There may or may not be an exact Linux equivalent to all of the applications that the author uses, but that doesn't mean there aren't production applications available that other users might need. Linux has thousands and thousands of different applications available for many different purposes.

Not to mention the fact that you could simply run Windows in VirtualBox if you really needed access to the applications listed by the author. And some folks have also had success in running many Windows applications via Crossover for Linux or by using Wine.

Reason #5: Windows is just nicer

Personally, I find Windows 8 to be hideously ugly and I would never customize a Linux desktop to look anything like it...EVER. And I don't know too many Linux users who have any interest whatsoever in making their systems look like any version of Windows.

However, there are folks out there who might like the way Windows 8 looks. More power to them if it's meeting their needs. It's great that we can all choose what we want to use on our computers. That is exactly how it should be for all users.

It's definitely rather sad to see writers like this bashing Linux yet again. Would it be so hard for these folks to just make their own choices and then let others make theirs without all the vitriol and venom?

I wish all of the fanboy hater types - including journalists who should know better - would simply learn to live and let live. The world of technology would be a better place if they did.

Linux as a gaming platform

TechRadar has an upbeat look at Linux as a platform for gaming.

For years Linux was perceived as the reserve of the truly geeky. The system admin, programmers and developers of the world kept the secrets of the streamlined OS to themselves, and the wider public for whatever reason has never really become excited about an open-source system to rival Windows.

In recent years, Linux has gained ground in a different form as the underpinnings of choice for a huge variety of gaming systems.

This stealth attack comes in the form of Android smartphones, Valve's Steam OS, Kickstarted consoles such as the Ouya and even the PlayStation in its fourth iteration.

Image credit: TechRadar

More at TechRadar

We're living in exciting times when it comes to Linux and gaming. There's just so much going on right now that it's hard to keep up with all of it. SteamOS in particular has garnered an enormous amount of media coverage, and should take Linux gaming to new heights when it's finally available on various Steam Machines. These are great times for Linux gamers for sure.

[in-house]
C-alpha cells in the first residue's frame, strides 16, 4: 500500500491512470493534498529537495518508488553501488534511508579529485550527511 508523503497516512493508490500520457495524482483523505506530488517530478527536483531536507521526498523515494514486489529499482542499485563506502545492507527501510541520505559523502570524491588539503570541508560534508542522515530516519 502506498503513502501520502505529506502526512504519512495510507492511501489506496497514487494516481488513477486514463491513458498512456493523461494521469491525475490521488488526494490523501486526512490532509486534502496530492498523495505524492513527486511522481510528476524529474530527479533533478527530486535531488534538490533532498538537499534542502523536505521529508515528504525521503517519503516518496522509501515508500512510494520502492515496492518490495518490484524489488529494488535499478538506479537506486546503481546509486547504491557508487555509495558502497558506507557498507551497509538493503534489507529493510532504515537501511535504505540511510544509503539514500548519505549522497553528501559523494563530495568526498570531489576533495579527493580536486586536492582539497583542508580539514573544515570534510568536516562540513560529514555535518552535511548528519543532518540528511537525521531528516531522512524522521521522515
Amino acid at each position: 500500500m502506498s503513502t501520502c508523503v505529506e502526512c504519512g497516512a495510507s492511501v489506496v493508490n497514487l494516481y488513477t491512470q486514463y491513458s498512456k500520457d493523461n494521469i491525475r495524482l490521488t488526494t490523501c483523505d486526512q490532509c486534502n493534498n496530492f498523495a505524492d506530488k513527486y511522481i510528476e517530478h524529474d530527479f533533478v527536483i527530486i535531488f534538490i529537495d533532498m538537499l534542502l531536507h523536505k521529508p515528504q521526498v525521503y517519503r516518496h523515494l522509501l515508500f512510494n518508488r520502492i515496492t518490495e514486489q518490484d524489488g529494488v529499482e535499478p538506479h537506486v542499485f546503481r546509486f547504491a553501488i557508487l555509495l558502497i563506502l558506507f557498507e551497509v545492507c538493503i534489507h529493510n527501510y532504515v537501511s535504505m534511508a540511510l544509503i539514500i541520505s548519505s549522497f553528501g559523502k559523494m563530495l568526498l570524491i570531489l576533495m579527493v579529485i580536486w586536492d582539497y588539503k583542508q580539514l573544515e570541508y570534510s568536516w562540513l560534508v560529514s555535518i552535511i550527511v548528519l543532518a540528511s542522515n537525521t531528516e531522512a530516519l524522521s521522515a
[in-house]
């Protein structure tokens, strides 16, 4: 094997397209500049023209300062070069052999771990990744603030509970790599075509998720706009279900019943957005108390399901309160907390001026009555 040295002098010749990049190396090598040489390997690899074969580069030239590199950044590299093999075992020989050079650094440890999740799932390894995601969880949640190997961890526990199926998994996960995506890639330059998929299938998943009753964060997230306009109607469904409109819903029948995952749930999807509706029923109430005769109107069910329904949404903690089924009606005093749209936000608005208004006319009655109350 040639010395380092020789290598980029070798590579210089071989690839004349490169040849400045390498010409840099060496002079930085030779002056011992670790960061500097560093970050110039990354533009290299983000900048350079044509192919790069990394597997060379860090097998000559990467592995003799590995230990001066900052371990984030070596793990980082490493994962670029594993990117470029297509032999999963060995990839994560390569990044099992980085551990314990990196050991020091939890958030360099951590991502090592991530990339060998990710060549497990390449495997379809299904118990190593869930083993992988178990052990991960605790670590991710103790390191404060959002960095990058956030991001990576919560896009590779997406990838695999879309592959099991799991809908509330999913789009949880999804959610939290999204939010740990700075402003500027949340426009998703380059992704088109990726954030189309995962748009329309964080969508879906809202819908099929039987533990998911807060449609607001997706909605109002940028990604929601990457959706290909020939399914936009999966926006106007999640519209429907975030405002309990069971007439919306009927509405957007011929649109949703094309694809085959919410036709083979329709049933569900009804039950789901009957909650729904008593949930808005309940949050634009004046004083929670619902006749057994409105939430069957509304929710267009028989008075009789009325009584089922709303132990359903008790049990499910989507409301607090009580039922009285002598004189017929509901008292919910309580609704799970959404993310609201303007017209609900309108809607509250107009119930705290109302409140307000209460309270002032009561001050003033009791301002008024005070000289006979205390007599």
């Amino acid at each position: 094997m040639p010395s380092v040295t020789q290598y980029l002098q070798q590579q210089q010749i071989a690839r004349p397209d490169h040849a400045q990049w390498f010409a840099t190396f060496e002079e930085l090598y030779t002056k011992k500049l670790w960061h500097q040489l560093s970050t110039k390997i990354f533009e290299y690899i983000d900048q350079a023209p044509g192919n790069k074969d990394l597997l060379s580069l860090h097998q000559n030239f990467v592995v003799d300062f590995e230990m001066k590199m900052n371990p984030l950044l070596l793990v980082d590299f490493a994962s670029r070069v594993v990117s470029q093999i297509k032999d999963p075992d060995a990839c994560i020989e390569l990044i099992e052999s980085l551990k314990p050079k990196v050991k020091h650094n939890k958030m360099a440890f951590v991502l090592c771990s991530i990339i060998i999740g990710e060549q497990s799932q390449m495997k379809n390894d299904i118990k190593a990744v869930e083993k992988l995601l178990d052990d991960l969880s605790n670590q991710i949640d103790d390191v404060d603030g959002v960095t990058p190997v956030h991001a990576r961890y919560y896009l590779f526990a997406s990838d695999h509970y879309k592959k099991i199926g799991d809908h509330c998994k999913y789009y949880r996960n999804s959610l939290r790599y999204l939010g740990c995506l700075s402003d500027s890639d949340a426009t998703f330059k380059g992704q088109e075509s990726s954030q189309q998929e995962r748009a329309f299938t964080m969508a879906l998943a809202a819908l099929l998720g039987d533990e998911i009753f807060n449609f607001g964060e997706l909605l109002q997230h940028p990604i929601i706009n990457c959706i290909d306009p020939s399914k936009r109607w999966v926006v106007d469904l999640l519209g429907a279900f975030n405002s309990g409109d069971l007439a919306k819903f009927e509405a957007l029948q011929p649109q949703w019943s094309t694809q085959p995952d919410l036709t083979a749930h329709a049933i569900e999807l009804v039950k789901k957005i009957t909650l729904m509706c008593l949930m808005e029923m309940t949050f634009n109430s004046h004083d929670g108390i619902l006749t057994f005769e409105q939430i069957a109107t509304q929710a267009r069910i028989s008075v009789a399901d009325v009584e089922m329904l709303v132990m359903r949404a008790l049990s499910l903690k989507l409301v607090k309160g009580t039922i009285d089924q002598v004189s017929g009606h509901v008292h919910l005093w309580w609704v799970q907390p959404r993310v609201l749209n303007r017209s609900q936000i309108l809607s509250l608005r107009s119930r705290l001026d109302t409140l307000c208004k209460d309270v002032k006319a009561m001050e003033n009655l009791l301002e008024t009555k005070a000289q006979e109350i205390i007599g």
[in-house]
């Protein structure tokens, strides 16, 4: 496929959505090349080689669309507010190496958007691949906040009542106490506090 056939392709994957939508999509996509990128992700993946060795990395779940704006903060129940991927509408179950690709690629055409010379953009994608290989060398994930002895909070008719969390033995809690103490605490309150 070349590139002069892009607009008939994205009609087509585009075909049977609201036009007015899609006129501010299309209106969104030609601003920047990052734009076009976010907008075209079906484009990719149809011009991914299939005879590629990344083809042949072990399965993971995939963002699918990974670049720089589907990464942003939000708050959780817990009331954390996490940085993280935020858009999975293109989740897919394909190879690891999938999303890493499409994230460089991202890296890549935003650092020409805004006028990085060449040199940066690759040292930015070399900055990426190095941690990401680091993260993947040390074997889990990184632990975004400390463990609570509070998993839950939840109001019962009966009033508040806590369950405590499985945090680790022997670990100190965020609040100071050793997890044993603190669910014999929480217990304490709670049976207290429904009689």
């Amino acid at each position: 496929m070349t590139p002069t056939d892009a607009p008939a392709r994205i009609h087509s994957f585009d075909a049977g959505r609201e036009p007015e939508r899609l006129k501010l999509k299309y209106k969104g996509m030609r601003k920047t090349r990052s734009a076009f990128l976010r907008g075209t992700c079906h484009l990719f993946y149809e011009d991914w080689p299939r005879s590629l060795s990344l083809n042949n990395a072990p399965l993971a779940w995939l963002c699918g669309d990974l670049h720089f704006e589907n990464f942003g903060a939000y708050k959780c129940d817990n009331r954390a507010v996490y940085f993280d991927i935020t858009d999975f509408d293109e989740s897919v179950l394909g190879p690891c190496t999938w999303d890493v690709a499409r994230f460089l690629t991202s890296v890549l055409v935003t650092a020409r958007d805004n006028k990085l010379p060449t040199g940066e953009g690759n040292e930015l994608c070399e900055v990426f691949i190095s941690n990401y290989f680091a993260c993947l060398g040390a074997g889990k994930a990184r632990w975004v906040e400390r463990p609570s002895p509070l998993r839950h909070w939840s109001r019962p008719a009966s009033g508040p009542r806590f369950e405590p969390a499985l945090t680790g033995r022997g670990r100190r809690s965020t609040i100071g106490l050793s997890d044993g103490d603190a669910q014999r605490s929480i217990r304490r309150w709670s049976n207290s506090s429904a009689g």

Korora 20 review

DistroWatch has a look at Korora 20.

Still, most of my time with Korora proved to be a pleasant experience. The distribution's MATE edition is stable, it performs fairly well and it comes with a lot of useful software out of the box. The distribution stays pretty close to the cutting edge and appears to do so without a loss of stability, at least not in the underlying operating system.

Typically my biggest complaint that comes from using Fedora is it takes a while to set up the Fedora distribution as a full featured desktop system. With Korora that work is done for us and it means we can perform an installation and get straight to working or playing without pausing to set up additional repositories and adding codecs, Flash and other items. In that sense Korora is certainly a success as it takes the general purpose base of Fedora and turns it into a cutting edge desktop operating system.

Image credit: DistroWatch

More at DistroWatch

I haven't used Korora 20, but it sounds like a great option for Linux users that want the benefits of Fedora without having to take the time to tweak it out for the desktop. For some reason it reminds of Linux Mint in the sense that it seems to offer a highly optimized desktop experience right from the start. Fedora users should definitely give it a look in VirtualBox to see if it might be a better choice for them than Fedora itself.

What's your take on all this? Tell me in the comments below.